Humans Can Now Dive Deeper Into The Oceans Of The World With Alvin
Black smoke seems to rise from chimney-like, unique formations of the deepest and hottest-known hydrothermal vents on our planet. During summer, Anna Michel could see them for herself — a few miles under the ocean’s surface. Michel, an associate scientist with the Woods Hole Oceanographic Institution, was one member of a three-member crew on Alvin, the submersible, as it dove down to reach the Mid-Cayman Rise.
Known as the Beebe Hydrothermal Vent Field, the vents exist on the ocean floor, where the two tectonic plates separate almost half an inch every year toward the south of the Cayman Islands.
Hydrothermal vents develop where magma beneath the seafloor results in underwater mountain ranges referred to as ocean ridges.
Cold seawater gradually seeps through the seafloor cracks and gets heated to 750 degrees Fahrenheit as it comes in contact with the magma-heated rocks. Such an interaction releases minerals, venting out nutrients, which lead to the formation of the perfect ecosystem for marine life that surrounds them.
Alvin has been operating for 58 years. It reportedly reached about 6,453 meters in July 2922 in the Puerto Rico Trench that lies to the north of San Juan in Puerto Rico. On several excursions, Alvin travelled about 6,200–6,500 meters below the ocean’s surface to satisfy the requirements already set by the Naval Sea Systems Command and US Navy.
The new range indicates that nearly 99% of the seafloor is now within Alvin’s reach and that of two passengers and its pilot. For Alvin, it’s the third increase in depth since the submersible was first commissioned, per Andrew Bowen, the principal engineer associated with the Woods Hole Oceanographic Institution’s Applied Ocean Physics and Engineering.
Michel has closely worked with underwater vehicles that are remotely operated for about 20 years, but the summer of 2022 was her first time being an Alvin passenger.
However, despite the sub’s enclosed nature, Michel never felt uncomfortable or claustrophobic for once. Instead, she said it almost felt like she was in an elevator, and the eight-hour expedition flew by.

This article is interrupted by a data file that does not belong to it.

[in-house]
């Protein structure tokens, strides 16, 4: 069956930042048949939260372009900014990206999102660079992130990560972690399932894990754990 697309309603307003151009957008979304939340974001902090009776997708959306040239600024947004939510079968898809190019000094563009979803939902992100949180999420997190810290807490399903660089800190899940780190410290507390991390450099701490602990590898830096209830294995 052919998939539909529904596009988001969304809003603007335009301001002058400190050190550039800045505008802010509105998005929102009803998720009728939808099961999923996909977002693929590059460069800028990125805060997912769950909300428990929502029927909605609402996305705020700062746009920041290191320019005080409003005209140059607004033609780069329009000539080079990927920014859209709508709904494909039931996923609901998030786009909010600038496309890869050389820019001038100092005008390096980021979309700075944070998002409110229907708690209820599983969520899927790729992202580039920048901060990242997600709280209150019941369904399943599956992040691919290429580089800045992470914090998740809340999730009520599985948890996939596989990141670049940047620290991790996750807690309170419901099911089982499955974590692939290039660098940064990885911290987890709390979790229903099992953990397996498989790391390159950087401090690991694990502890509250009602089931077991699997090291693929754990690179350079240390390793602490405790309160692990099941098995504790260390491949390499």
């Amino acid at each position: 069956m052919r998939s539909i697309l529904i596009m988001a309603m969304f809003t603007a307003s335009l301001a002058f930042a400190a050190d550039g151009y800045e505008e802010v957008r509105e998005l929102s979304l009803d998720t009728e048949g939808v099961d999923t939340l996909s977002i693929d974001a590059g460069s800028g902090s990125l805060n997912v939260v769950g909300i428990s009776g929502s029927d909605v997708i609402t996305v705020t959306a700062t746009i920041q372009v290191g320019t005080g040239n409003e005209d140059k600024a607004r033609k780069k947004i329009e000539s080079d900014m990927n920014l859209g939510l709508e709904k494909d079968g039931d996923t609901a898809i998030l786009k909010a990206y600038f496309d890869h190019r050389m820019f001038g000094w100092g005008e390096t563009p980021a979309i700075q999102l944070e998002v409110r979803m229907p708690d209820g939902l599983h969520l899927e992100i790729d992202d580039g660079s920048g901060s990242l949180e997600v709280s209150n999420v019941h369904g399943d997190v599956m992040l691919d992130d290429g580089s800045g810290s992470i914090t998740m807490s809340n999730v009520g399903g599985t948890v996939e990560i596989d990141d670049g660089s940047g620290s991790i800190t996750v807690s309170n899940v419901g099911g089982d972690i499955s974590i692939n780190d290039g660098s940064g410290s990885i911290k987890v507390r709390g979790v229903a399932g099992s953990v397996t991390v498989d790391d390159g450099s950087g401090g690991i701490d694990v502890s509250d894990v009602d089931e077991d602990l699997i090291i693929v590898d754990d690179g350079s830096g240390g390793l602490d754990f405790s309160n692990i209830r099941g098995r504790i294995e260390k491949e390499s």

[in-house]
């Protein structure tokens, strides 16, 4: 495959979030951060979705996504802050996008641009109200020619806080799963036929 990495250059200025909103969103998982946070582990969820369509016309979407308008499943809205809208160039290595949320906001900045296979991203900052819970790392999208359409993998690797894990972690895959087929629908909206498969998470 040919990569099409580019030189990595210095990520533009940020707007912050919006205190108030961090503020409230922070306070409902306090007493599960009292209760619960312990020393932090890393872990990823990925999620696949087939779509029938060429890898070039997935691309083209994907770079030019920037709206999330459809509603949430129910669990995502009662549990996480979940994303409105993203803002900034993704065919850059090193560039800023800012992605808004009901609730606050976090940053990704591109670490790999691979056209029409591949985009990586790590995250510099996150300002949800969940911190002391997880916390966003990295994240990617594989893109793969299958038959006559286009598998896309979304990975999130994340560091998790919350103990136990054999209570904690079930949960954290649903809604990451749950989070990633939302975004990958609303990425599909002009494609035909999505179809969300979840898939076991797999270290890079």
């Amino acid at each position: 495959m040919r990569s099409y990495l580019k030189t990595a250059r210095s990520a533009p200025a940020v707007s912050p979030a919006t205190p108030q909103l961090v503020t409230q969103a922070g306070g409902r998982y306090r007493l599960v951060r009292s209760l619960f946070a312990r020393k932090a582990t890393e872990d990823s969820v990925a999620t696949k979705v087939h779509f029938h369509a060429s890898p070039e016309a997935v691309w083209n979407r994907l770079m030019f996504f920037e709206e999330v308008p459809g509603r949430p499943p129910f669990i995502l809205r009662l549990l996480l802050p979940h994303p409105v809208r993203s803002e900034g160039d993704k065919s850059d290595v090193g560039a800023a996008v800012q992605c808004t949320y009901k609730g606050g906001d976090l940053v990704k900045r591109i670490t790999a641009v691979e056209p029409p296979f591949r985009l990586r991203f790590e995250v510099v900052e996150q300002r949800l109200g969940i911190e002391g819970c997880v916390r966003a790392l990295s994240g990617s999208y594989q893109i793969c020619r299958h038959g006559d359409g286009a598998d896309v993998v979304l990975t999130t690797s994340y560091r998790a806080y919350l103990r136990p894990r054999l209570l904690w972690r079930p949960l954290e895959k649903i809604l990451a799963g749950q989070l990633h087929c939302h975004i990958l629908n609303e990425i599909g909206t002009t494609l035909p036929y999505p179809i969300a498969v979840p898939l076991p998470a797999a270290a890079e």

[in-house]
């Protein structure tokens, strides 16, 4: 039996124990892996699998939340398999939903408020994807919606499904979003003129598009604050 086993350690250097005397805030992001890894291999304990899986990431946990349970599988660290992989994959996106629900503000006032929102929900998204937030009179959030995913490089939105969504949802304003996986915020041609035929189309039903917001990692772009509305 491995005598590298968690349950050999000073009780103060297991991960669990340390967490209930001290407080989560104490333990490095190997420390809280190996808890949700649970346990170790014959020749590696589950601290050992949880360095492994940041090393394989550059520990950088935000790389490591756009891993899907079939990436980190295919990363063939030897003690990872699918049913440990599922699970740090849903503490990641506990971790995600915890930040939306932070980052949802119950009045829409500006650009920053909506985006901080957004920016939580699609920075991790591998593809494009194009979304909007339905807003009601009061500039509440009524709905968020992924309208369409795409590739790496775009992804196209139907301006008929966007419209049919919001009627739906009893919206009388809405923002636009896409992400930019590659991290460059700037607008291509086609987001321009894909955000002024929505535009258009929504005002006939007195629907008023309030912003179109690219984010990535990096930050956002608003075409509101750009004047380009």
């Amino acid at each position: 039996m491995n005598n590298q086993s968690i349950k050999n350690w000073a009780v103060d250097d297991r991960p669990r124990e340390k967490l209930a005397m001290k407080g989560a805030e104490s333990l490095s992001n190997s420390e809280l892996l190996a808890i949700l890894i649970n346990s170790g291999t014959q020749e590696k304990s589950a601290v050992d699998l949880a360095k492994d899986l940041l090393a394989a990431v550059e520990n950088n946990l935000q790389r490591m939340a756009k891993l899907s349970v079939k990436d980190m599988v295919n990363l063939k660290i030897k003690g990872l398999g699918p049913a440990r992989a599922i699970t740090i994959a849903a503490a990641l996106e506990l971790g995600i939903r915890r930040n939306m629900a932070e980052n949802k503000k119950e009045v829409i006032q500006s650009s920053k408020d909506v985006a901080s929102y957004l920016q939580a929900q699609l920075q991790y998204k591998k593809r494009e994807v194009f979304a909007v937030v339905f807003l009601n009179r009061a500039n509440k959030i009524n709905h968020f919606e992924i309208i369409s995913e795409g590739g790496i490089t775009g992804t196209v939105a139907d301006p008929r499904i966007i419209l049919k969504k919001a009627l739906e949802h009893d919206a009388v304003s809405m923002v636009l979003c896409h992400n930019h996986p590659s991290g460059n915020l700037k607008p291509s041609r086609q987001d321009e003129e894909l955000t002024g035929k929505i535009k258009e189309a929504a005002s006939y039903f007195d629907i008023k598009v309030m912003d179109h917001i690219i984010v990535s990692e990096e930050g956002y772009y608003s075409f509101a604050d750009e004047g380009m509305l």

Scientists will now have access to the deepest zones of vast oceans, exploring zones humans have never managed to reach before. Researchers expect to find new species and study the fundamentals of life. In the summer, Michel and a geophysicist named Adam Soule, a professor of oceanography, spearheaded five scientific dives for Alvin’s Science Verification Expedition, travelling to the Caymans and Puerto Rico.
Several underwater cliffs form at the Puerto Rico Trench as the Caribbean and North American tectonic plates collide. Here, the specialized team collected samples of ocean crust and some of the deepest-known kinds of seafloor organisms.
In the Mid-Cayman Rise research, the researchers collected chemical and biological samples from the hydrothermal vents.
Previously, Alvin was only able to travel down 4,500 meters. The new feat was possible only after 18 months of overhauling the 43,000-pound submersible. Alvin’s upgrades include a 4K imaging system, a next-gen hydraulic manipulator arm, more advanced thrusters, new motor controllers, and an integrated control and command system.
Alvin has reportedly contributed to several discoveries, including that of shipwrecks and ocean science. The human-operated vehicle has carried more than 3,000 individuals on more than 5,000 dives to the deep. It’s, until now, the only deep-submergence vehicle in the US that can transport humans to the deep ocean.
Researchers deployed Alvin to study and conduct research on hydrothermal vents and plate tectonics to discover sea life — and explore the RMS Titanic in 1986 after the Woods Hole Oceanographic Institution scientist Robert Ballard found the shipwreck. The submersible helped the Navy unearth a hydrogen bomb from World War II and took scientists to the seafloor that lies under the 2010 Deepwater Horizon oil spillage.
Scientists submit proposals to reserve time for Alvin to conduct research. The submersible takes at least 100 dives every year to explore the vast ocean biodiversity, the planet’s crust, and the life that thrives at unreachable depths.
References: KVIA, KRDO